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Tuesday 18 September 2018
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One in three don’t know HIV status

Participants in Monday’s 6th Meeting of the National AIDS Programme Managers and Key Partners at the Hyatt Regency, Port of Spain.

JULIEN NEAVES

ONE in three people in the Caribbean with HIV do not know their status, and the region is lagging behind in terms of testing, UNAIDS Director Latin America and Caribbean Dr Cesar Núñez has reported.

He was speaking on Monday at the opening day of the three-day 6th Meeting of the National AIDS Programme Managers and Key Partners at the Hyatt Regency, Port of Spain

He said that at the end of 2016, 81 per cent of people who knew their status were accessing treatment, but the region as a whole has been lagging behind in terms of testing and viral suppression targets and one in three people living with HIV in the Caribbean is not aware of his or her HIV status.

He also said late diagnosis was a challenge in several countries, particularly for men, and in 2016 one third of those on treatment were not virally suppressed.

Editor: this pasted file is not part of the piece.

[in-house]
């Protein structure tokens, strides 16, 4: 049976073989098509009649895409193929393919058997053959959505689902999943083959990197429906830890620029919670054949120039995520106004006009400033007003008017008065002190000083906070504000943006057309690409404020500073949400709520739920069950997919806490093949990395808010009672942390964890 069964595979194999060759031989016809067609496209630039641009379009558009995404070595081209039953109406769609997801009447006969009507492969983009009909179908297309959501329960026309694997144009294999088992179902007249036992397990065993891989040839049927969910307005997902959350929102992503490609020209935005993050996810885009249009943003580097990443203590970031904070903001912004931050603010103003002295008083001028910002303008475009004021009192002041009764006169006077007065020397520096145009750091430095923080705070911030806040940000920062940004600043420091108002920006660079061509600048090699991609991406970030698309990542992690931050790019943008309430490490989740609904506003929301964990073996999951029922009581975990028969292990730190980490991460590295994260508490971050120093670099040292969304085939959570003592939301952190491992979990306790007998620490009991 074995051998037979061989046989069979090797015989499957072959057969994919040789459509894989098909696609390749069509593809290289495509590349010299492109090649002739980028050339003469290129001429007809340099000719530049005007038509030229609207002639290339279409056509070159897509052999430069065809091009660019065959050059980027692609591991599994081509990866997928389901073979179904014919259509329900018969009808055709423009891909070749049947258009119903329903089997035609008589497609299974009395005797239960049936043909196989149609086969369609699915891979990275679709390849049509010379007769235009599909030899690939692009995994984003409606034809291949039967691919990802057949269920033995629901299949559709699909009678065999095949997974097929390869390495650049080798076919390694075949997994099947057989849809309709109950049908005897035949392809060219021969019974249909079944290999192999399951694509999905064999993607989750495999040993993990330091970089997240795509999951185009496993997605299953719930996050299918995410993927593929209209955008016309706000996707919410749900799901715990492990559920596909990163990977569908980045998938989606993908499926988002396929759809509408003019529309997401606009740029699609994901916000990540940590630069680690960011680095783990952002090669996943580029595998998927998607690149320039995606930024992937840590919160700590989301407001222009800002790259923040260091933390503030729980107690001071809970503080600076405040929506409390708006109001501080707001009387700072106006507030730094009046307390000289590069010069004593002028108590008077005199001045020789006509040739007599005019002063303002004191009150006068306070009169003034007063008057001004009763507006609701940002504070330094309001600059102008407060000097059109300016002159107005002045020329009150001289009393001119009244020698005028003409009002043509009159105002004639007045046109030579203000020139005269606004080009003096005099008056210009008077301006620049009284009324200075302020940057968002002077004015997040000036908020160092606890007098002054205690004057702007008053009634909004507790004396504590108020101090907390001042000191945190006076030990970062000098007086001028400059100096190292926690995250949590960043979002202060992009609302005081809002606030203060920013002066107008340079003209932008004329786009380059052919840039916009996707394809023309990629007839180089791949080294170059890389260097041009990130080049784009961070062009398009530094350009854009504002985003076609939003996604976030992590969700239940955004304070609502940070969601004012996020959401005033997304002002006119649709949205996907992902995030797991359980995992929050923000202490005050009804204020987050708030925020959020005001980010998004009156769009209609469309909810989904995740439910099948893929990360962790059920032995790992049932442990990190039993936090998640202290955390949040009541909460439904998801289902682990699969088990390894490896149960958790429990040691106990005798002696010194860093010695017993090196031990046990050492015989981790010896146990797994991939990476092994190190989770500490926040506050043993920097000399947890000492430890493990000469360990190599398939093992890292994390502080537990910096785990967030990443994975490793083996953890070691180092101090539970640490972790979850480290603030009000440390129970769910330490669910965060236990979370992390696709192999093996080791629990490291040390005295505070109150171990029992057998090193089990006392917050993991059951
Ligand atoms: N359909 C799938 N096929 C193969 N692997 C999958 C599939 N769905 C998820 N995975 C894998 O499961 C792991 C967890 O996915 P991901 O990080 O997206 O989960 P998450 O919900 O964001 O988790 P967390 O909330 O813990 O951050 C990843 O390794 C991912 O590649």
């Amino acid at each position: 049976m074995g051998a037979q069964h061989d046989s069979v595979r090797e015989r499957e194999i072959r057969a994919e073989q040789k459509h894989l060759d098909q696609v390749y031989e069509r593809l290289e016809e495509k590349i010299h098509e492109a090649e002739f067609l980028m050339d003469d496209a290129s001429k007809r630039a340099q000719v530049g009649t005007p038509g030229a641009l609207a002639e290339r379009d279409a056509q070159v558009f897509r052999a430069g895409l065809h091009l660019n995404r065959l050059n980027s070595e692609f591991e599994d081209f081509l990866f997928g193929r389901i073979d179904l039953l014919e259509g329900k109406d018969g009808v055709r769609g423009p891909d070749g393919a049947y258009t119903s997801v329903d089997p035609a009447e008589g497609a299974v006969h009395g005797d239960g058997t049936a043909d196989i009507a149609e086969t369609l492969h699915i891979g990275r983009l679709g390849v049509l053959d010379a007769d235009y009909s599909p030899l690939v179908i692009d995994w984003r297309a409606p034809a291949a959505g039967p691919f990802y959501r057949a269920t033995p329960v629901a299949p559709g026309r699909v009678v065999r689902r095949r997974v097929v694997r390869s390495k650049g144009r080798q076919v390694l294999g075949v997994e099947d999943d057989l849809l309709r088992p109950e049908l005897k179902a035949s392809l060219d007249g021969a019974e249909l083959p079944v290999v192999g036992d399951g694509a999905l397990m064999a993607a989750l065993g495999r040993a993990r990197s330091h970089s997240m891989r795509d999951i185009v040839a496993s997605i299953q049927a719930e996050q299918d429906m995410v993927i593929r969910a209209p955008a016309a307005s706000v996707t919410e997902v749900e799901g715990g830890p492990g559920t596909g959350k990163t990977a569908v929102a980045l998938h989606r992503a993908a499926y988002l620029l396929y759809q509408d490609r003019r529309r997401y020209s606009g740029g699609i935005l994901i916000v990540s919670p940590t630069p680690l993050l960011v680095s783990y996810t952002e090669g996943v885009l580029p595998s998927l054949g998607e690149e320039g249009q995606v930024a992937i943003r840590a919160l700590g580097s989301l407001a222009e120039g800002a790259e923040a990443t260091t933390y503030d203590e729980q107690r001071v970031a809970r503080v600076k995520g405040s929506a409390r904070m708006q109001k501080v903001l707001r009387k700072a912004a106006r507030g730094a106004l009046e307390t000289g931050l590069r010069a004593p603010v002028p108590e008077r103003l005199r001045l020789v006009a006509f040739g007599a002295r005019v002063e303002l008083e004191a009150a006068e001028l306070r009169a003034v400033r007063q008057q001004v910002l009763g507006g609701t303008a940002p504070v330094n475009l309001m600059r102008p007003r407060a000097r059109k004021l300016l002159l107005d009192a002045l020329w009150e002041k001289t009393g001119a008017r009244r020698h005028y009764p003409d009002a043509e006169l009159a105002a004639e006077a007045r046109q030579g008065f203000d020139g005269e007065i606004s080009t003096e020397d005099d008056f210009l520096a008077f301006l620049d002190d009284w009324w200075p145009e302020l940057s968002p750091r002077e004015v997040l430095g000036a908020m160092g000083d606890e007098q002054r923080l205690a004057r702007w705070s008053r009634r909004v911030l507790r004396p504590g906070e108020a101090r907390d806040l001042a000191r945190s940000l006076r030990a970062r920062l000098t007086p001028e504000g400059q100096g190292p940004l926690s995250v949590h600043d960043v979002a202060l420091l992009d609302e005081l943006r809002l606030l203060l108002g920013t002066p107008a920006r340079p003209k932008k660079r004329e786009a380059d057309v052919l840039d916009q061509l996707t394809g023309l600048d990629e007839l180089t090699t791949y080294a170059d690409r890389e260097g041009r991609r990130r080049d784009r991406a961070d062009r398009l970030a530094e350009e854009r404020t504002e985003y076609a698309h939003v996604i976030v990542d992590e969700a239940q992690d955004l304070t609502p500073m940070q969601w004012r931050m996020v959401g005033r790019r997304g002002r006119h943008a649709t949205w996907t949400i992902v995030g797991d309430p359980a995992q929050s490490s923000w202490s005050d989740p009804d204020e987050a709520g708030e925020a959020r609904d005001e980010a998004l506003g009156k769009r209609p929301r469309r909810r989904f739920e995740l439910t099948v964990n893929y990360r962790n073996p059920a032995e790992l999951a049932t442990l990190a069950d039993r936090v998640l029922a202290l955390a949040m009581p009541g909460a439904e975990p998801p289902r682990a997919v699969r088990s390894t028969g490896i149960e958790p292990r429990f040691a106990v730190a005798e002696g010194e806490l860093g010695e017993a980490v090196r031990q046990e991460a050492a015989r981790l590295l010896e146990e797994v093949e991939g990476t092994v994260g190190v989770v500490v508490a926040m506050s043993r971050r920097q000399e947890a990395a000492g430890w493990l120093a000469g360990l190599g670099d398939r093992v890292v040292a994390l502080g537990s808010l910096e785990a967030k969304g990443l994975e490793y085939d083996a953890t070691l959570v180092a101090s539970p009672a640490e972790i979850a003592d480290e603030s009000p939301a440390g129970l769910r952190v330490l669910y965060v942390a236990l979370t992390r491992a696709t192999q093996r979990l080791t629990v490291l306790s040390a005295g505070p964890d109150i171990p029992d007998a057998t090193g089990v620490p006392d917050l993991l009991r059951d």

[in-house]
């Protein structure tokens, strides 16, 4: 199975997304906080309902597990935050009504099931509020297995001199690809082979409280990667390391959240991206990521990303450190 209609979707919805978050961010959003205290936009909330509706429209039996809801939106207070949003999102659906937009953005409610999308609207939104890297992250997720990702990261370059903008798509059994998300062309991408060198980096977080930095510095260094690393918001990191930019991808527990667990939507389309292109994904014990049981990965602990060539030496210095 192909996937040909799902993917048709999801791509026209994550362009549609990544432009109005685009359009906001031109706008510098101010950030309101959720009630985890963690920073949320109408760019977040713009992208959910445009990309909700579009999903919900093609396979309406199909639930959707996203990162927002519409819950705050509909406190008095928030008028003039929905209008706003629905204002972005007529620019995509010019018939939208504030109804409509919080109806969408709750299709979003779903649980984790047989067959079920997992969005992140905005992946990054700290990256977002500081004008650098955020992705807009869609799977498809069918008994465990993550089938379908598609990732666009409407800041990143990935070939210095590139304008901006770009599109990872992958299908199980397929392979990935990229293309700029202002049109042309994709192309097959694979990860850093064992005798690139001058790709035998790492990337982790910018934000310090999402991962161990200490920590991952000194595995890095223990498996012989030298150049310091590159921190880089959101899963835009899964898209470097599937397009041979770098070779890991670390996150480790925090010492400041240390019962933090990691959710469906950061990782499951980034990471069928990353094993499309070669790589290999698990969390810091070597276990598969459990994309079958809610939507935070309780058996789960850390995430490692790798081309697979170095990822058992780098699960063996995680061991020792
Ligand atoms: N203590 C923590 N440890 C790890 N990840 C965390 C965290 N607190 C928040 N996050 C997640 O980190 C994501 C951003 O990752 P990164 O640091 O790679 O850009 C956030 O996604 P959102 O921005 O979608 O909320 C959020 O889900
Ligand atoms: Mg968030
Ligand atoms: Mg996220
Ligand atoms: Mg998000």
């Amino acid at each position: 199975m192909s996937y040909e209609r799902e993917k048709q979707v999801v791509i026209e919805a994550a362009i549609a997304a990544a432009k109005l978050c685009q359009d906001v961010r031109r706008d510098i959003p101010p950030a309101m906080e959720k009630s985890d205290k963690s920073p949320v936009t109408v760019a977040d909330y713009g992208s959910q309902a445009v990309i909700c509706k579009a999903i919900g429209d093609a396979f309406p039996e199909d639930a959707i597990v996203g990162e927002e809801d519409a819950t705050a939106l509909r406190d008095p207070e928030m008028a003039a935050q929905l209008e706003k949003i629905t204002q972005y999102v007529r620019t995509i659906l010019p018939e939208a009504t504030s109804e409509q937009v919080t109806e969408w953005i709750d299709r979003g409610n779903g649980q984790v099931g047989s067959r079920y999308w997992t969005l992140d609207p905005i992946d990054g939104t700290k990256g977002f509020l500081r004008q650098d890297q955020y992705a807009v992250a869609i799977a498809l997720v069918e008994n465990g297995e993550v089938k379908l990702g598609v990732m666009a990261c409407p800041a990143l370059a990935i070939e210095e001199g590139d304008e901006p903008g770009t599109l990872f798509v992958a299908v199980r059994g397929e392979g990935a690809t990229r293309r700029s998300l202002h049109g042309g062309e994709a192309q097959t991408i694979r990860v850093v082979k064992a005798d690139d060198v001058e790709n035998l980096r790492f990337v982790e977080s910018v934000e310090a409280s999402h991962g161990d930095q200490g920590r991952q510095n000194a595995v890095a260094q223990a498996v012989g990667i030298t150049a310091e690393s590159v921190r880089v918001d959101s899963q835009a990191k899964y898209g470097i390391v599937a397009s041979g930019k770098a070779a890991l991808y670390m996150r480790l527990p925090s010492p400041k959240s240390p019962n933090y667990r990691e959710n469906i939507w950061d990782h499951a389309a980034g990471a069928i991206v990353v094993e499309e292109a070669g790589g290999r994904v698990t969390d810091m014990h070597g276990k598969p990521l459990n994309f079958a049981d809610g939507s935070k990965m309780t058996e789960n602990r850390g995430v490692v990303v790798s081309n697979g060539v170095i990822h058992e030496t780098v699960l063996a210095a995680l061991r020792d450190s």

“If we had done all the work of linking positive status to treatment, why are we not following up and making sure they are virally suppressed? What is it we are missing?

“And we are asking ourselves that question. Because sometimes we just keep on reporting, this is the statistics, these are the data there for our country — but doesn’t it catch your eye that we are losing people to treatment?”

In better news, Núñez reported that of the 11 countries to eliminate mother-to-child HIV and syphilis transmission, seven were from the Caribbean.

“This is something to be proud of.”

The countries are Anguilla, Antigua and Barbuda, Bermuda, Cayman Islands, Montserrat, St Kitts-Nevis, and Cuba, which was recertified. Núñez explained the certification was not forever but had to be revalidated.

He said he wanted to encourage the Caribbean to accelerate the process to an AIDS-free generation. “I don’t want any Caribbean child to be born with HIV.”

Núñez said the picture of prevention among young people and adults was not as positive: from 2010 to 2016 new infections among young adults in the Caribbean did not decline, and more than one third of new infections in 2016 occurred among those ages 15-24.

“No increase in the total number of infections in the Caribbean,” he explained, but no decline either.”

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